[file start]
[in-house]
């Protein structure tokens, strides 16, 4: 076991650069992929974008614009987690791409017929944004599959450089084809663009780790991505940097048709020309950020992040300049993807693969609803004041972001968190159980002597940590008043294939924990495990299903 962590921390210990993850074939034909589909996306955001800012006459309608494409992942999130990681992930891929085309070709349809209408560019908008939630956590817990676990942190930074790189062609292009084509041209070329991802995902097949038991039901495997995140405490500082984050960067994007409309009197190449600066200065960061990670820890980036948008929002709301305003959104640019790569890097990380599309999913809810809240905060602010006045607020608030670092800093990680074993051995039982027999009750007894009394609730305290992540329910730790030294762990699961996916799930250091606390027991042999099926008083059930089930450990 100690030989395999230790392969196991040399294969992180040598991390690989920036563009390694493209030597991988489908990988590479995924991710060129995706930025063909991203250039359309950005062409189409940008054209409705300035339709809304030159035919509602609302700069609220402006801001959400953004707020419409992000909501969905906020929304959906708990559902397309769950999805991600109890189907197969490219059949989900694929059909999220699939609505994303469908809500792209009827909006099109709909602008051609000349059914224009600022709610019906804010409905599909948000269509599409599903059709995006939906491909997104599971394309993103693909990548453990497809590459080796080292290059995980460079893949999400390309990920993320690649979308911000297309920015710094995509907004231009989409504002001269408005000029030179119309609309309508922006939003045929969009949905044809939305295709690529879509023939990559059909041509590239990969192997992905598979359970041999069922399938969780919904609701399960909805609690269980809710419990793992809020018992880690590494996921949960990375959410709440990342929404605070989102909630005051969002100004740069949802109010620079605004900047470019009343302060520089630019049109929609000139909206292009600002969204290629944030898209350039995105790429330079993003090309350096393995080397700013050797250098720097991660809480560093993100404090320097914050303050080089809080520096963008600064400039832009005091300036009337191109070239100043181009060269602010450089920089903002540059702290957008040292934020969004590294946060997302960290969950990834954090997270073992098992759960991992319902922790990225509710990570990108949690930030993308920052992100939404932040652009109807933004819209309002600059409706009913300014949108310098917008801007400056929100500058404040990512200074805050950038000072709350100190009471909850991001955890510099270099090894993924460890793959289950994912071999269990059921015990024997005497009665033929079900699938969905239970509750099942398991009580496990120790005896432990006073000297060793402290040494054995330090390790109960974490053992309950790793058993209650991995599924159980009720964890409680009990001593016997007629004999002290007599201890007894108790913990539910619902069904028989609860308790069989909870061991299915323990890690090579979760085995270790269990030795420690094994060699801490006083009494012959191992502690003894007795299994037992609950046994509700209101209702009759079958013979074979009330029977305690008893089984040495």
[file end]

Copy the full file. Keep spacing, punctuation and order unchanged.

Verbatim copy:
[in-house]
């Protein structure tokens, strides 16, 4: 076991650069992929974008614009987690791409017929944004599959450089084809663009780790991505940097048709020309950020992040300049993807693969609803004041972001968190159980002597940590008043294939924990495990299903 962590921390210990993850074939034909589909996306955001800012006459309608494409992942999130990681992930891929085309070709349809209408560019908008939630956590817990676990942190930074790189062609292009084509041209070329991802995902097949038991039901495997995140405490500082984050960067994007409309009197190449600066200065960061990670820890980036948008929002709301305003959104640019790569890097990380599309999913809810809240905060602010006045607020608030670092800093990680074993051995039982027999009750007894009394609730305290992540329910730790030294762990699961996916799930250091606390027991042999099926008083059930089930450990 100690030989395999230790392969196991040399294969992180040598991390690989920036563009390694493209030597991988489908990988590479995924991710060129995706930025063909991203250039359309950005062409189409940008054209409705300035339709809304030159035919509602609302700069609220402006801001959400953004707020419409992000909501969905906020929304959906708990559902397309769950999805991600109890189907197969490219059949989900694929059909999220699939609505994303469908809500792209009827909006099109709909602008051609000349059914224009600022709610019906804010409905599909948000269509599409599903059709995006939906491909997104599971394309993103693909990548453990497809590459080796080292290059995980460079893949999400390309990920993320690649979308911000297309920015710094995509907004231009989409504002001269408005000029030179119309609309309508922006939003045929969009949905044809939305295709690529879509023939990559059909041509590239990969192997992905598979359970041999069922399938969780919904609701399960909805609690269980809710419990793992809020018992880690590494996921949960990375959410709440990342929404605070989102909630005051969002100004740069949802109010620079605004900047470019009343302060520089630019049109929609000139909206292009600002969204290629944030898209350039995105790429330079993003090309350096393995080397700013050797250098720097991660809480560093993100404090320097914050303050080089809080520096963008600064400039832009005091300036009337191109070239100043181009060269602010450089920089903002540059702290957008040292934020969004590294946060997302960290969950990834954090997270073992098992759960991992319902922790990225509710990570990108949690930030993308920052992100939404932040652009109807933004819209309002600059409706009913300014949108310098917008801007400056929100500058404040990512200074805050950038000072709350100190009471909850991001955890510099270099090894993924460890793959289950994912071999269990059921015990024997005497009665033929079900699938969905239970509750099942398991009580496990120790005896432990006073000297060793402290040494054995330090390790109960974490053992309950790793058993209650991995599924159980009720964890409680009990001593016997007629004999002290007599201890007894108790913990539910619902069904028989609860308790069989909870061991299915323990890690090579979760085995270790269990030795420690094994060699801490006083009494012959191992502690003894007795299994037992609950046994509700209101209702009759079958013979074979009330029977305690008893089984040495």